If you’re reading this, you likely want to learn more about your duty of care and how you could be protecting your at-risk and lone workers. Perhaps you already have a lone worker policy in place but want to check you’re not missing anything vital in your plans? Maybe you don’t have any idea how to start. Either way, it’s crucial to get the terminology straight.
The phrase you’ll hear a lot in the health and safety space is ‘duty of care’. This refers to the responsibility of companies towards their workers and the steps that need to be taken towards this goal so as to avoid legal action. It’s important to remember that it doesn’t take someone actually being hurt for this legal action to be taken - just the risk of harm. The minimum an employer must do is:
Under the Health and Safety at Work Act 1974, companies must safeguard the health, safety and wellbeing of workers to the best of their ability, including where possible introducing new or updated measures to do so. These measures must be regularly reviewed and changed where needed, and there should be readily-accessible documentation of these actions.
The health and safety law poster must be displayed clearly in your workspace and, if this isn’t possible (as may be the case with a workforce that often operates remotely), all workers need to be provided with a leaflet containing the same information. These can be downloaded here.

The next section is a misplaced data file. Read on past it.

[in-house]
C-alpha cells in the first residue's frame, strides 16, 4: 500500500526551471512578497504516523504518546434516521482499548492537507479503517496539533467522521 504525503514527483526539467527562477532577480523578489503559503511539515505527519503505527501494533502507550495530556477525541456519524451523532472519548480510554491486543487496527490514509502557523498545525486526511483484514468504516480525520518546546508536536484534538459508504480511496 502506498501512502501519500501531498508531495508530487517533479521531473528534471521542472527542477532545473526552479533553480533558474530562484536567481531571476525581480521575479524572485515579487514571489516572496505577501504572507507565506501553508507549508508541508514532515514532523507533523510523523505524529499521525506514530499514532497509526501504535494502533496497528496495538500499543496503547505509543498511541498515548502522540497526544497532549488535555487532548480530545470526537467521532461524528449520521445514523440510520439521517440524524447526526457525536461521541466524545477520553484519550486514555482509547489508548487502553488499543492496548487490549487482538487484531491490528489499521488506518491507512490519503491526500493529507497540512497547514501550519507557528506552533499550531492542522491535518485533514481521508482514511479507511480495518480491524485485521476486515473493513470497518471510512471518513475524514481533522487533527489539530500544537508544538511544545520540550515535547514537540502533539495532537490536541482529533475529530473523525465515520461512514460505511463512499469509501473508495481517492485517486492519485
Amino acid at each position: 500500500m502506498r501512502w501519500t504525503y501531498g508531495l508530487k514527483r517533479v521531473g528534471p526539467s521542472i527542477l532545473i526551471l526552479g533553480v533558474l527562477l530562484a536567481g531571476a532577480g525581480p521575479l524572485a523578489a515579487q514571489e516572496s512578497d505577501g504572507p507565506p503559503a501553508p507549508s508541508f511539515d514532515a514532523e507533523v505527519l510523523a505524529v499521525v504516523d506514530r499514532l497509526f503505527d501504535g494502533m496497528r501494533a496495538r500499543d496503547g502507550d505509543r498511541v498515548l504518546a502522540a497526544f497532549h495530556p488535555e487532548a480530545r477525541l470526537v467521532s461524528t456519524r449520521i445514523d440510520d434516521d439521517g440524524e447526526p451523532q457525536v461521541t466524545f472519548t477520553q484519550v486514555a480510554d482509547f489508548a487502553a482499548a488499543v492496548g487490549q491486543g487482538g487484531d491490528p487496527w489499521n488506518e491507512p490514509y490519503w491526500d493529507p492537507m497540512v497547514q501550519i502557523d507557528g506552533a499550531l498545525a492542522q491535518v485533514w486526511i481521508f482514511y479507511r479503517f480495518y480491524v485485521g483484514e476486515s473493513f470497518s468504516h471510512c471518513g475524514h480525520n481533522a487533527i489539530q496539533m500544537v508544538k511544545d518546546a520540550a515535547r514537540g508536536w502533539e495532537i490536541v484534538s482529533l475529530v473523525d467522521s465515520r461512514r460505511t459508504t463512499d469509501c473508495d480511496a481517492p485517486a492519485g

Workplace health and safety is covered by both criminal and civil law, and failure to comply could result in not only an employee being hurt, injured or harmed but also - often very expensive - legal action being taken against your company.
Whether this takes the form of criminal law proceedings from the Health and Safety Executive (HSE) or a local authority, or a civil lawsuit brought by the employee in question depends on the circumstances of the incident. Should a civil lawsuit be successful, the court will likely decide to award damages to the claimant for suffering caused, which can almost always be covered by liability insurance.
Even if these Is are dotted and Ts crossed, however, if you employ people routinely working alone or in dangerous situations such as working at height, you need to be very careful about including them in your health and safety policy.
Constructing a lone worker policy strong enough to withstand any challenge to your business’s commitment to its duty of care can initially feel a bit daunting. But, providing a few specific steps are taken, you can rest easy in the knowledge that your workers are taken care of. To begin, you should conduct a risk assessment.
Risk assessments are designed to make employers take stock of the current health and safety situation and find ways to improve it. This can mean anything from a thorough tidy up and organisational system for your cluttered workspace to equipping lone workers with personal safety alarms so they are protected even when working without supervision.
To make your life easier at this stage, you can download our risk assessment template here. In short - though this list is not exhaustive - the risk assessment should cover:
You should determine how these hazards might impact your workforce, how high of a risk they pose, and what can be done to mitigate the danger.
If you have five or more employees, the resulting policy and how (and when) things can be improved must be written down and kept. This must then be shared with your workers so that they are aware of the steps that have been taken. The documentation should contain:
To find out more about Vatix services and how we can help with your lone worker risk assessment, click here or call us on 020 3991 5555.